Pumpkin Donuts for Knives Out and Food ‘n Flix

It’s November so that means there’s a Food ‘n Flix feature film about a heartwarming family get-together—one with multiple generations coming together for fellowship and laughter and memories.

Not.  🙂

Knives Out, written and directed by Rian Johnson, brings together an all-star cast for a festive and fun family fatality.  Claire Folger/Lionsgate.  (From https://www.npr.org/2019/11/27/782165138/knives-out-a-classic-comic-mystery-of-uncommon-sharpness)


Knives Out definitely has the family, but there’s nothing heartwarming about it.  It’s called “knives out” for a reason.  Wendy at A Day in the Life on the Farm is hosting and you can read her announcement post HERE.Knives Out Poster

The film revolves around an entitled bunch of siblings, cousins, and in-laws.  The Thrombey family’s patriarch, Harlan, is a talented (and rich) mystery writer.  His son and daughter (and in-laws and grandchildren) have benefited from his influence and money.  On his 80th birthday, everyone comes together to celebrate.  Just like in one of Harlan’s mysteries, that night there’s a murder.

The police arrive to question the family members.   Benoit Blanc, a private investigator hired by an anonymous fan of Harlan’s, also appears.  As the interrogation ensues, so does the intrigue as the family begins to show their true selves.

I really don’t want to give anymore away, just suffice it to say that there is lots of backbiting, secrets, and dishonesty afoot.   Marta, Harlan’s nurse, aids Blanc in his sleuthing. (Marta has an odd reaction to lying.)   It’s a good thing, too, because I’m not sure Blanc had it in him to solve the case solo.

There’s not a lot of food seen in the film but here’s what I glimpsed:

  • Coffee, croissants, blueberries
  • Gnarly bananas on Marta’s kitchen table at home
  • Bowl of fresher fruit
  • At party:  Champagne, canapes, cake, carrot sticks, bourbon
  • Irish courage
  •  “Champers” (flashback at memorial)
  • Salmon spread
  • Biscoff cookies/milk
  • Boston Baked Beans and sausage with brown bread and beer
  • Old fashion (or some sort of cocktail with a cherry in it)

I was inspired, however, by a couple of Blanc’s lines as he tries to deduce what is going on:

“A case with a hole in the middle…a donut…A donut.  One central piece and if it reveals itself, the fog would lift, the arc would resolve, the Slinky become unkinked.”

“A donut hole in a donut’s hole. But we must look a little closer.  And when we do, we see the donut hole has a hole in its center.  It is not a donut hole, but a smaller donut with its own hole and our donut is not a whole at all!”

Roasted pie pumpkin.

Makes perfect sense, right?  I loved his ramblings!  I had to make donuts.   I also had some fall pumpkins  decorating the front step that needed brought in and roasted.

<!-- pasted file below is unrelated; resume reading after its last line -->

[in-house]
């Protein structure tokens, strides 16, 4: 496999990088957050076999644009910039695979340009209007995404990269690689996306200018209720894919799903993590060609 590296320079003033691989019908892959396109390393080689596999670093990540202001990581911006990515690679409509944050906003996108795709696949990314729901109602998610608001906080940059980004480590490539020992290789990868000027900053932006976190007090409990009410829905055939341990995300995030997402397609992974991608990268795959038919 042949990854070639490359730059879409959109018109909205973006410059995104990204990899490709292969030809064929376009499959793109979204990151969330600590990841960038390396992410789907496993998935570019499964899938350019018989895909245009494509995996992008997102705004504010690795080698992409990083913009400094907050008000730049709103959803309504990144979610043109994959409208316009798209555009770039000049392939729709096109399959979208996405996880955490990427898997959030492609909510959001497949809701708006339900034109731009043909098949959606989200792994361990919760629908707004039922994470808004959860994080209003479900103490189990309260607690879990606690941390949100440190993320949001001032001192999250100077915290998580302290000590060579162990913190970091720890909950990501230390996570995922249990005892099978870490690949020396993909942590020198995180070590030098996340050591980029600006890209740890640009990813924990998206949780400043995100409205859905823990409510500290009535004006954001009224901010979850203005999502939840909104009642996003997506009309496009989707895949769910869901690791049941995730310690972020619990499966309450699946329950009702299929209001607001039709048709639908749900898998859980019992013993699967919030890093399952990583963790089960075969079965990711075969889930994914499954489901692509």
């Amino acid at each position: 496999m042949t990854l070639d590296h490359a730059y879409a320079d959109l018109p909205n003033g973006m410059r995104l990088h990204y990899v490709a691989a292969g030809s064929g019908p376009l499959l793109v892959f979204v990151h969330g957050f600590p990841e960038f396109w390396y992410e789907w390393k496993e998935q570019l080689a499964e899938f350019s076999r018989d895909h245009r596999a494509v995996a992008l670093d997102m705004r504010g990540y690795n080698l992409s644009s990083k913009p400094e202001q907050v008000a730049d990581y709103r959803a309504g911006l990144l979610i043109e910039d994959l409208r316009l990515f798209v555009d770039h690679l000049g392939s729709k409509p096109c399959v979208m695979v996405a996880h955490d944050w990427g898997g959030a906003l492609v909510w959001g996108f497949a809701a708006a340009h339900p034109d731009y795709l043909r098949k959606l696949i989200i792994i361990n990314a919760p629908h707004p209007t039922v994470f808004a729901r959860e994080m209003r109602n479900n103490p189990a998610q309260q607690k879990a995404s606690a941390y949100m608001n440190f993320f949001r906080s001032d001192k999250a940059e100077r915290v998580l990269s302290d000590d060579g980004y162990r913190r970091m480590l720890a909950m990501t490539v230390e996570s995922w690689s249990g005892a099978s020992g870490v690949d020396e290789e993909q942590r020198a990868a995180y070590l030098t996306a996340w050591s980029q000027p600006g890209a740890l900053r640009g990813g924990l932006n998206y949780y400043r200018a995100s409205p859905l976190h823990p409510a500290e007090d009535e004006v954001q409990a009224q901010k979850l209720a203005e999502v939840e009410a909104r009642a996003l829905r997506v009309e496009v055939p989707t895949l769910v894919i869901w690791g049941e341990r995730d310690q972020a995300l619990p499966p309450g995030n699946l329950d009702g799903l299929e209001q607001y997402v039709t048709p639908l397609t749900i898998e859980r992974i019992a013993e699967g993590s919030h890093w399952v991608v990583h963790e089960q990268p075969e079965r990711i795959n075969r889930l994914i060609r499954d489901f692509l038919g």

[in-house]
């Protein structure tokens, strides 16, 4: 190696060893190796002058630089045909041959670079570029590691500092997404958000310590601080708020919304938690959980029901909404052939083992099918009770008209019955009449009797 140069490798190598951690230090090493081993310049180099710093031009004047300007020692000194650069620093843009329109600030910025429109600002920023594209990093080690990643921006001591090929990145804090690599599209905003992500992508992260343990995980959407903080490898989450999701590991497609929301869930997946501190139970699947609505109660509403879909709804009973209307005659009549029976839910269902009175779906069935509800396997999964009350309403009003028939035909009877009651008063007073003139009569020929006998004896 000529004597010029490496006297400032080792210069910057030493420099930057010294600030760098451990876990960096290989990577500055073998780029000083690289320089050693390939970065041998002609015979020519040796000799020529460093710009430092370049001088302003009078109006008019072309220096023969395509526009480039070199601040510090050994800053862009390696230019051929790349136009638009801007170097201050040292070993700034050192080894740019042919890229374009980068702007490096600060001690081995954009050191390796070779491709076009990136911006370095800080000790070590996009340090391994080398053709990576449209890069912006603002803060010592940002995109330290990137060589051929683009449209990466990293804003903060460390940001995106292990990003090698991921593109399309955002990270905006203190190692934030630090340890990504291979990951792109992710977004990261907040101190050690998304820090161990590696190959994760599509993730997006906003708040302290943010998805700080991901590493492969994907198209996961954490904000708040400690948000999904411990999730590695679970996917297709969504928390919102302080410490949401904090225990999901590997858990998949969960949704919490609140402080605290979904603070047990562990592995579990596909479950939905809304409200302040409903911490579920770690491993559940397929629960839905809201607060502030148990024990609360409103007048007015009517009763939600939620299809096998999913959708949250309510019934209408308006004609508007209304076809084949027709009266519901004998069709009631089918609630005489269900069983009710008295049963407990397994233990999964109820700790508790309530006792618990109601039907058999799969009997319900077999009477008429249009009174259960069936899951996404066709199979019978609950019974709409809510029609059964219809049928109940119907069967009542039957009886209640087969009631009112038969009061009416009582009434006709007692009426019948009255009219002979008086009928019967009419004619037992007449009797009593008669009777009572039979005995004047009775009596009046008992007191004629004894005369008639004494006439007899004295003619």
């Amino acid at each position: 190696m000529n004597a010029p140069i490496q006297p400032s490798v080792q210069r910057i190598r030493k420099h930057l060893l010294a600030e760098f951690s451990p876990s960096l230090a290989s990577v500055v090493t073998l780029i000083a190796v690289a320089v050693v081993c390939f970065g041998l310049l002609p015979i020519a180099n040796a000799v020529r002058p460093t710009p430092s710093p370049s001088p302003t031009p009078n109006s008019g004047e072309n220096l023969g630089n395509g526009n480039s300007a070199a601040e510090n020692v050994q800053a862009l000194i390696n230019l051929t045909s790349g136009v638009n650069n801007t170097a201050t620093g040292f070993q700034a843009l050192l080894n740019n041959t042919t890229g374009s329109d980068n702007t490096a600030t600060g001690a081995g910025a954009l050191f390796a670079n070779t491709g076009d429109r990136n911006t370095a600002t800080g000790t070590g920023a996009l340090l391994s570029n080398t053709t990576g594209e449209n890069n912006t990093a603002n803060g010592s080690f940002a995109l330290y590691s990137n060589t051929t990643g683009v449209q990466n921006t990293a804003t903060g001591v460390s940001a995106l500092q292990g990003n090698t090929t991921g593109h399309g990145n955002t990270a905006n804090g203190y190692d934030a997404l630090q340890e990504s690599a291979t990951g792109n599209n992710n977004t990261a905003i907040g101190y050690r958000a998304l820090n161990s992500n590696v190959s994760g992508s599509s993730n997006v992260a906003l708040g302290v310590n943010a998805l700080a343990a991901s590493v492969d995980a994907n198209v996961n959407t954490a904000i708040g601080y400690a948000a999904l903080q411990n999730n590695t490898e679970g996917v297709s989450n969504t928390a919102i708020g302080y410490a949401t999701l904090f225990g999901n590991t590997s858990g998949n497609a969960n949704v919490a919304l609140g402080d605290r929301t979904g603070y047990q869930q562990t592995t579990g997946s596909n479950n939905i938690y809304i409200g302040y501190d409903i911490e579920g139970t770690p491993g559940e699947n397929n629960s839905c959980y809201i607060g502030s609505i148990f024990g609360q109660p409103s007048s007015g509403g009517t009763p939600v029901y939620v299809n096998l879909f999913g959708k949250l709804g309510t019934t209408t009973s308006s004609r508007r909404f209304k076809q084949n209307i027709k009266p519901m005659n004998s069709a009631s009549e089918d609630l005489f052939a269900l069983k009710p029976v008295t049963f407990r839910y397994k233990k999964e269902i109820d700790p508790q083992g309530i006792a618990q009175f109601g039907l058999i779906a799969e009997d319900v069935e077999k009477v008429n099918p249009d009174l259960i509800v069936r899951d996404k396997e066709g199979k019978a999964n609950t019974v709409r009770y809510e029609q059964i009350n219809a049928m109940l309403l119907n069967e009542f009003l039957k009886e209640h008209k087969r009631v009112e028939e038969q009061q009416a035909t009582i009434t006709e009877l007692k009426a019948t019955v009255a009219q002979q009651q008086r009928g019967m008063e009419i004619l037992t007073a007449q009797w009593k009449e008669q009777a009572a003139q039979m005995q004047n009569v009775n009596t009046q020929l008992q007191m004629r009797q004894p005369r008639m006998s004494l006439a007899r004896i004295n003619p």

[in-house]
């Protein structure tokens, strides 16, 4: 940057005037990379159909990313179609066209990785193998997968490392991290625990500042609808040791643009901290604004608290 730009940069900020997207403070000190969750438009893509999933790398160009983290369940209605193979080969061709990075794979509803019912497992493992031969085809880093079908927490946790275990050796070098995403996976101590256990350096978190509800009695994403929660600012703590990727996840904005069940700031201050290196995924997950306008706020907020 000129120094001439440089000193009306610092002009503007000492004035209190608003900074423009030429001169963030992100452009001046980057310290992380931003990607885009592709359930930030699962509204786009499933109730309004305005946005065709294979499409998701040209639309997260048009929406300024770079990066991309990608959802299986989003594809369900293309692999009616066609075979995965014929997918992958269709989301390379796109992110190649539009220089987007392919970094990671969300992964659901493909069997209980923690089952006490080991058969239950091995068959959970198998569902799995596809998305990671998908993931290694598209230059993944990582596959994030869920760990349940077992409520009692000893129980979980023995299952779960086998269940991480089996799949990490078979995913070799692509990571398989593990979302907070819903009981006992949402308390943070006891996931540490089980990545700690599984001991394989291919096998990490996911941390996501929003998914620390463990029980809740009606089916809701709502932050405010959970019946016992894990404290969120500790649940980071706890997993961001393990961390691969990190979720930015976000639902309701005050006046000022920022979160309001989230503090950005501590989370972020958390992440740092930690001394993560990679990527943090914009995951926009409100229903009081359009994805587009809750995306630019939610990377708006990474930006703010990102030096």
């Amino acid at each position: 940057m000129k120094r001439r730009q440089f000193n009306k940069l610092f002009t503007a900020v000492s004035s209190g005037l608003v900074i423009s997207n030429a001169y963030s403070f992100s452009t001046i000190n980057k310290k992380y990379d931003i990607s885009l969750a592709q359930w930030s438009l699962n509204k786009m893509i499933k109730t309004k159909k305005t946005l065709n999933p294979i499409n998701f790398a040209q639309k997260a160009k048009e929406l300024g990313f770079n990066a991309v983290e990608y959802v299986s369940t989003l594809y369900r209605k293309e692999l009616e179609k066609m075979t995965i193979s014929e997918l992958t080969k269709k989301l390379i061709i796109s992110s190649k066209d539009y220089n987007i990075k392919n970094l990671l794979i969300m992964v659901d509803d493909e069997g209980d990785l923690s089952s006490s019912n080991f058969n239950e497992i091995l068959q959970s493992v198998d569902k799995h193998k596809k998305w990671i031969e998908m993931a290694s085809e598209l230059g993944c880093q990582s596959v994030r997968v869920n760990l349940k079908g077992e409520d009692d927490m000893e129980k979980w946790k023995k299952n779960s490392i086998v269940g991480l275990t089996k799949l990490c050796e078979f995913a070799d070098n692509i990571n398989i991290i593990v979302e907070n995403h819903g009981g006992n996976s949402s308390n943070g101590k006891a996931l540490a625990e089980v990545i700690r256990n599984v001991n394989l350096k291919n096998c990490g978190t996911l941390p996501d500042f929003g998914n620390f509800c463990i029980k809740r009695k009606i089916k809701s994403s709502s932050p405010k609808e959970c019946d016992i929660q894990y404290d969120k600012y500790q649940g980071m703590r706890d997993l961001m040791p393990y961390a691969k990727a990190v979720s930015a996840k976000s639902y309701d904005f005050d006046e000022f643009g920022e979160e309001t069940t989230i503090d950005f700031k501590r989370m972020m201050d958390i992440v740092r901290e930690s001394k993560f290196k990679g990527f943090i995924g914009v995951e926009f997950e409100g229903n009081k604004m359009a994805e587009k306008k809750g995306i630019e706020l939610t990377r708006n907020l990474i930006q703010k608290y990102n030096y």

Pumpkin Spice Donuts

Based on one from King Arthur Flour

These are great for fall or for you next family reunion or will reading.


  • 1/4 c. vegetable oil
  • 2 eggs
  • 1/2 c. sugar
  • 3/4 c. pumpkin puree
  • 3/4 t. chai spice
  • 3/4 t. salt
  • 3/4 t. baking powder
  • 1 c. flour
  • cinnamon sugar for coating


  1. Preheat the oven to 350°F.
  2. Lightly grease one 6-well doughnut pan.
  3. Beat together the oil, eggs, sugar, pumpkin, spices, salt, and baking powder until smooth.
  4. Add the flour, stirring just until smooth.  Fill the wells of the doughnut pans.
  5. Bake the doughnuts for 15 to 18 minutes, or until a cake tester inserted into the center of one comes out clean.
  6. Remove the doughnuts from the oven, and after about 5 minutes, loosen their edges, and transfer them to a rack to cool.
  7. While the doughnuts are still warm, coat in a cinnamon sugar mixture.
  8. Cool completely, and store (not wrapped tight) at room temperature for several days.

Yield: 6

Blanc, with “that Kentucky fried Foghorn Leghorn drawl,” proves to be a philosopher as well and I loved his other musings in the film beyond his donut speculations.

  • “Be it cruel or comforting, this machine unerringly arrives at the truth.”
  • “Best judge of character is a dog.”
  • “A community theatre production of a tax return.”  (Remarking on reading of wills and their typical lack of drama.)

I love this library/study. (From http://www.dbschlesinger.com/knives-out)   I’ve started using this for my ZOOM background.  🙂

I also adored the setting of this tale, a truly rambling old mansion with lots and lots of cool chotskie around the house.

But, back to the donuts (without a hole within a hole or a donut within a donut).

They browned a bit on the bottom, but that did not effect the taste.  I rolled them in lots of cinnamon and sugar and honestly, these donuts were probably better the second day.

I’m including this recipe in my Recipes for Two endeavor because it is a half batch.  Even though it made six donuts, we portioned these out for at least three breakfasts (and maybe a couple of snacks).

Thanks for hosting, Wendy.  This was a fun film and I enjoyed watching it even more the second time around.

Join Food ‘n Flix in December when I’m hosting The Holiday with Kate Winslet, Jack Black, Cameron Diaz and Jude Law.  It’s one of those sappy holiday films that I ironically adore (but maybe not as much as Love Actually.)  

Look for an announcement post here the first of December.  Until then, be safe and well!

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